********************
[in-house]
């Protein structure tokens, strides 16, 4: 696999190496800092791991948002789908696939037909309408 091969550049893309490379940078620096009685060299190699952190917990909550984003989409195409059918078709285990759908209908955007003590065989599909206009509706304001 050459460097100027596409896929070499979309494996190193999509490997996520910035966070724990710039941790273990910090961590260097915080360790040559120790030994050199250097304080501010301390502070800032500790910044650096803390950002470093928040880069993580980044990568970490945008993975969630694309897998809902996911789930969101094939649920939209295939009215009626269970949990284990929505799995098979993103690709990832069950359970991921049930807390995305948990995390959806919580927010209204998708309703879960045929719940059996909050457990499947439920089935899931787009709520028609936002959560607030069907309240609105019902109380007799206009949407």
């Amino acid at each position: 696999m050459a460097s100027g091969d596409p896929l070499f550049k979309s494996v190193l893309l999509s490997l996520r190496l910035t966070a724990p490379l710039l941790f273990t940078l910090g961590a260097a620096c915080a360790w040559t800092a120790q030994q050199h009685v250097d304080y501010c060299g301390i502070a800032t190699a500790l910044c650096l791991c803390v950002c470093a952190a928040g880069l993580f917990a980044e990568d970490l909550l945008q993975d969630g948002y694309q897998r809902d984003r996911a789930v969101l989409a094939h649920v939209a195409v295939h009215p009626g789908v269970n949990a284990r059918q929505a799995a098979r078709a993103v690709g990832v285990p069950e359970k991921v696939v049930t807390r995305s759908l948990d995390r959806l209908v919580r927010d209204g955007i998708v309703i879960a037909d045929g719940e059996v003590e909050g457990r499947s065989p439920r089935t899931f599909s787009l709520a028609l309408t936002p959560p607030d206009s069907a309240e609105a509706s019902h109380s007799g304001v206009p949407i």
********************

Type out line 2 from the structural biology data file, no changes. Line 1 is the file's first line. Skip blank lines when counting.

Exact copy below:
């Protein structure tokens, strides 16, 4: 696999190496800092791991948002789908696939037909309408 091969550049893309490379940078620096009685060299190699952190917990909550984003989409195409059918078709285990759908209908955007003590065989599909206009509706304001 050459460097100027596409896929070499979309494996190193999509490997996520910035966070724990710039941790273990910090961590260097915080360790040559120790030994050199250097304080501010301390502070800032500790910044650096803390950002470093928040880069993580980044990568970490945008993975969630694309897998809902996911789930969101094939649920939209295939009215009626269970949990284990929505799995098979993103690709990832069950359970991921049930807390995305948990995390959806919580927010209204998708309703879960045929719940059996909050457990499947439920089935899931787009709520028609936002959560607030069907309240609105019902109380007799206009949407």